Medical assessor guidance note 20

Musculoskeletal system: the upper extremity

Conversion of upper extremity impairment to whole person impairment when applying clause 2.5 of the MAA Guidelines


This material is issued by the Motor Accidents Authority under s.65 (2) of the Motor Accidents Compensation Act 1999 (the Act) in the interests of promoting accurate and consistent medical assessments under the Act. The interpretation provided here is not legally binding but represents the clinically recommended interpretation in an area where more than one interpretation of existing provisions may be possible. This recommended interpretation is publicly available. Any medical assessment which does not adopt this interpretation should be accompanied by clinical justification for the interpretation adopted, supported by full, robust reasons.


  • The Motor Accidents Authority Permanent Impairment Guidelines – Guidelines forthe assessment of permanent impairment of a person injured as a result of a motor vehicle accident 1 October 2007 (MAA Guidelines): clause 2.5, page 9, clauses 2.7 and 2.8 page 10 and clauses 4.29, 4.30 and 4.31 page 27.
  • The American Medical Association Guides to the Evaluation of Permanent Impairment, 4th Edition (AMA 4 Guides): Chapter 3, 3.1 The Hand and Upper Extremity (3.1a-j)  pages 15 to 46, Figure 1 pages 16 to 17 and Table 3 page 20.


Clause 2.8 of the MAA Guidelines provides that: "Table 3 (p 20, AMA 4 Guides) is used to convert upper extremity impairment to whole person impairment..." Clause 2.7 of the MAA Guidelines states that: "...Close attention needs to be paid to the instructions in Figure 1 (pp 16-17, AMA 4 Guides) regarding adding or combining impairments."

Medical Assessors adhere to these clauses uniformly, however, when a Medical Assessor uses clause 2.5 of the MAA Guidelines, there is some variance in methodology.

Clause 2.5 of the MAA Guidelines directs that: 

"If the contralateral uninjured joint has a less than average mobility, the impairment value(s) corresponding with the uninjured joint can serve as a baseline and are subtracted from the calculated impairment for the injured joint only if there is a reasonable expectation the injured joint would have had similar findings to the uninjured joint before injury..." 

However, whether this subtraction should occur before or after conversion to whole person impairment (WPI) is not advised in either the AMA 4 Guides or the MAA Guidelines. Consequently, some Medical Assessors subtract contralateral uninjured joint impairment prior to conversion to WPI whilst others subtract contralateral uninjured joint impairment after conversion to WPI. This can result at times in a different impairment assessment percentage.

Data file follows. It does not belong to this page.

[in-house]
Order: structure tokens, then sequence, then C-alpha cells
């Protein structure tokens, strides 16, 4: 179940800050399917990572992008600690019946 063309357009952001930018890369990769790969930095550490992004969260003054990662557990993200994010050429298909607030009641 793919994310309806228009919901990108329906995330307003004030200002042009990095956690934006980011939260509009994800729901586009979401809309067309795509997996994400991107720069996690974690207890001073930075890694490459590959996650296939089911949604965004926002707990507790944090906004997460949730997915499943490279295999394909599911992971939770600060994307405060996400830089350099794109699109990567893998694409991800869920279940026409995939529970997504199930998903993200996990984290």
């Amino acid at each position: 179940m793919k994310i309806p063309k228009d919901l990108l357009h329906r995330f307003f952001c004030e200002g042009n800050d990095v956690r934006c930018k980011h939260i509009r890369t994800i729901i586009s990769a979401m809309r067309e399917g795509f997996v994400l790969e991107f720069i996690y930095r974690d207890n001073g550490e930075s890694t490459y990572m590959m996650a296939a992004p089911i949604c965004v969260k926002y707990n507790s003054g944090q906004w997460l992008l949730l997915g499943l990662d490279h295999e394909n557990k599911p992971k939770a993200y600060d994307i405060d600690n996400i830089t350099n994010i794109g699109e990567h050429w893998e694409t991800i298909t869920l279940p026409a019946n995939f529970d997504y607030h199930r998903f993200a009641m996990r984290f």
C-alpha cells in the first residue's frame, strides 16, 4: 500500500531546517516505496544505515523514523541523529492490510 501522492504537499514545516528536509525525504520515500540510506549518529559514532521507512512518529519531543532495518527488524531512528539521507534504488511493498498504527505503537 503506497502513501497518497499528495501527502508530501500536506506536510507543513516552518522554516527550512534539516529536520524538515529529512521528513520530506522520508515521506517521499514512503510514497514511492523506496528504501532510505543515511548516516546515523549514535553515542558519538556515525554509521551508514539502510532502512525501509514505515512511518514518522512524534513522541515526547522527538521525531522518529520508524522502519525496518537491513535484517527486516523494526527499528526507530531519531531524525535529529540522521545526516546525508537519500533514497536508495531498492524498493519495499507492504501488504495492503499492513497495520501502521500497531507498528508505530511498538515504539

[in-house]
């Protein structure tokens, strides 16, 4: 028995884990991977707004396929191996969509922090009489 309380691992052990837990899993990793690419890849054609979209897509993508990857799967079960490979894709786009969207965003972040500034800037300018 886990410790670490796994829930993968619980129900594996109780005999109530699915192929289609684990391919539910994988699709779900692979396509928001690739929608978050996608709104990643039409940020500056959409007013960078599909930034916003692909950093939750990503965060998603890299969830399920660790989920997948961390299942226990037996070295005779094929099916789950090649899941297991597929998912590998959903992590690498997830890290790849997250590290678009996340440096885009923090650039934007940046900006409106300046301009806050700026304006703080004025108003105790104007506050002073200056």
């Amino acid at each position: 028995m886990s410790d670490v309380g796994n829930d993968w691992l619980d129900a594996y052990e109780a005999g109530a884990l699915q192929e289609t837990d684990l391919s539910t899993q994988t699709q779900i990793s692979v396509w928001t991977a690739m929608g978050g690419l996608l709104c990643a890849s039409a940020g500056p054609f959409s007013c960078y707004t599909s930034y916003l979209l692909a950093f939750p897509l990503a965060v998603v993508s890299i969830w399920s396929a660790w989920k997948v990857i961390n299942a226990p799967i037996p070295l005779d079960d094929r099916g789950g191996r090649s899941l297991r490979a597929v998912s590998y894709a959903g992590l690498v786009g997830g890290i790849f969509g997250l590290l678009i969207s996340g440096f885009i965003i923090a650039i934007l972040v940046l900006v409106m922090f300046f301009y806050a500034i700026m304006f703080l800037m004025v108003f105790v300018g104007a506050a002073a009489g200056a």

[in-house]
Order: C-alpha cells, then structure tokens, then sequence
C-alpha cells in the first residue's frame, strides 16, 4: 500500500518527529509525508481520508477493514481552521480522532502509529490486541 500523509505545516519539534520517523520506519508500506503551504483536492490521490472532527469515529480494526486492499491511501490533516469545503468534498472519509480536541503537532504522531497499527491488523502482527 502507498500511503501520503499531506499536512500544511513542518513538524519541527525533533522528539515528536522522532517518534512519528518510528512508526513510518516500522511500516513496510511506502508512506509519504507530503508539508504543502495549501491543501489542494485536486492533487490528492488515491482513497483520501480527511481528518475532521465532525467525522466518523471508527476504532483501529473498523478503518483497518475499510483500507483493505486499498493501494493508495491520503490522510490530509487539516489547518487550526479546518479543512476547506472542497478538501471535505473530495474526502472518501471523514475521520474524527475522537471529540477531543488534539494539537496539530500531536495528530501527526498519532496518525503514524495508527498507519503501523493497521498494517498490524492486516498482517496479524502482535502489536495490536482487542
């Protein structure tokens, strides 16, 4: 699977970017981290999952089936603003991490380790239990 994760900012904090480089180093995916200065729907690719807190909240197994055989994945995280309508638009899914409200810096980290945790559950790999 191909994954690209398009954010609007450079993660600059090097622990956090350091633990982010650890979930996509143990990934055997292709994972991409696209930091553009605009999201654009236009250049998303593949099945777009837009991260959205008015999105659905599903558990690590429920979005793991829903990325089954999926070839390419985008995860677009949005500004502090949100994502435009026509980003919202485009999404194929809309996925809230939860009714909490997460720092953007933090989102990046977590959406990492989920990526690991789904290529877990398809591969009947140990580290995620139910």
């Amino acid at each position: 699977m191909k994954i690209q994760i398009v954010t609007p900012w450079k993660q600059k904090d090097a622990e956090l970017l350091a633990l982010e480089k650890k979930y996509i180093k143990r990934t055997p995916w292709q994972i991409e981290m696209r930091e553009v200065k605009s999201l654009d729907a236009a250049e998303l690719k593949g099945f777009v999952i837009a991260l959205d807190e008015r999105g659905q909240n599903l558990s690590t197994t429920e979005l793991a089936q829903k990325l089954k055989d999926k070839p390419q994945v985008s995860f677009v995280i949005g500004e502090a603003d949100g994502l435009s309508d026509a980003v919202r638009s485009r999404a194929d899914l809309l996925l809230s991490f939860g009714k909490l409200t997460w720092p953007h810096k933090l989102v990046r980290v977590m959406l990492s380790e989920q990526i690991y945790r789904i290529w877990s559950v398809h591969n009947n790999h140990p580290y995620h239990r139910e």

Issue requiring clarification

Whether application of clause 2.5 of the MAA Guidelines applies to upper extremity impairment (UEI) or WPI is unclear.

In reading clause 2.5 of the MAA Guidelines, it is noticeable that it refers to "joint" and that the baseline measure is "...subtracted from the calculated impairment for the injured joint..."  Accordingly, some Medical Assessors interpret this to mean that the total impairment for the joint is subtracted as a % UEI.  It may be that this presents as a more logical approach, as it appears to show the difference more clearly (i.e. injured joint UEI minus uninjured joint UEI and then convert to % WPI). This is also supported in that clause 2.5 of the MAA Guidelines refers to subtraction of impairment value(s). Some Medical Assessors may subtract % UEI for each direction of movement applicable for that joint. This will give the same result. Furthermore, this methodology would be more accurate where more than one joint in the upper limb is injured and capable of an impairment rating.

Conversely, other Medical Assessors may deduct after conversion to % WPI. While the footnote on page 17 of the AMA 4 Guides, which refers to calculating WPI and combining impairment when both limbs are involved appears to support this, this is not an analogous situation because each limb has a maximum WPI percentage allocated to it and the issue requiring clarification considers the evaluation of an impairment within one extremity by reference to the other extremity.

As an example of how this can affect the assessment of impairment, if the injured person has a fractured left clavicle resulting in a 2% UEI for range of motion of the shoulder joint, this equates to 1% WPI. If the contralateral uninjured shoulder has 1% UEI, this also equates to 1% WPI.  If the contralateral uninjured joint impairment is subtracted as a WPI value, this results in 0% WPI. However, if the deduction occurs while the values are still expressed in UEI, this results in 1% UEI after deduction, which converts to 1% WPI.

Preferred interpretation

Medical Assessors should calculate the UEI for the injured joint and the UEI for the uninjured joint as described in the AMA 4 Guides Figure 1. If clause 2.5 of the MAA Guidelines is applicable, the Medical Assessor should subtract the total calculated UEI value for the uninjured joint from the total calculated UEI value for the injured joint. The resultant percentage UEI (for the upper extremity) is then converted to WPI.

Justification for preferred interpretation

The preferred interpretation and methodology as outlined above is suggested to promote consistency of assessment.

Issued by: 

Injury Strategy Branch

February 2015